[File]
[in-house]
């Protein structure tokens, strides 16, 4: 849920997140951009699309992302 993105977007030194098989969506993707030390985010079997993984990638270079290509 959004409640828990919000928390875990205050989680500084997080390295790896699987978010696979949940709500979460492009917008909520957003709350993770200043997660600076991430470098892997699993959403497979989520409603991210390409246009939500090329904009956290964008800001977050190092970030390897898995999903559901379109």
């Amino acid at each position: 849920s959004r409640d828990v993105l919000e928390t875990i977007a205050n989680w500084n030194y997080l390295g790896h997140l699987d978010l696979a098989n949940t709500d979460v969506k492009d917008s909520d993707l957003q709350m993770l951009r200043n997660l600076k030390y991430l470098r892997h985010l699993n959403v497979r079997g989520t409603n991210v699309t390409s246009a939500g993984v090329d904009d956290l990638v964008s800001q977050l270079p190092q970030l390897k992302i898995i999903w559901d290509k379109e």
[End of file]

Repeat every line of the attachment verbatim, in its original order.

[in-house]
């Protein structure tokens, strides 16, 4: 849920997140951009699309992302 993105977007030194098989969506993707030390985010079997993984990638270079290509 959004409640828990919000928390875990205050989680500084997080390295790896699987978010696979949940709500979460492009917008909520957003709350993770200043997660600076991430470098892997699993959403497979989520409603991210390409246009939500090329904009956290964008800001977050190092970030390897898995999903559901379109």
């Amino acid at each position: 849920s959004r409640d828990v993105l919000e928390t875990i977007a205050n989680w500084n030194y997080l390295g790896h997140l699987d978010l696979a098989n949940t709500d979460v969506k492009d917008s909520d993707l957003q709350m993770l951009r200043n997660l600076k030390y991430l470098r892997h985010l699993n959403v497979r079997g989520t409603n991210v699309t390409s246009a939500g993984v090329d904009d956290l990638v964008s800001q977050l270079p190092q970030l390897k992302i898995i999903w559901d290509k379109e």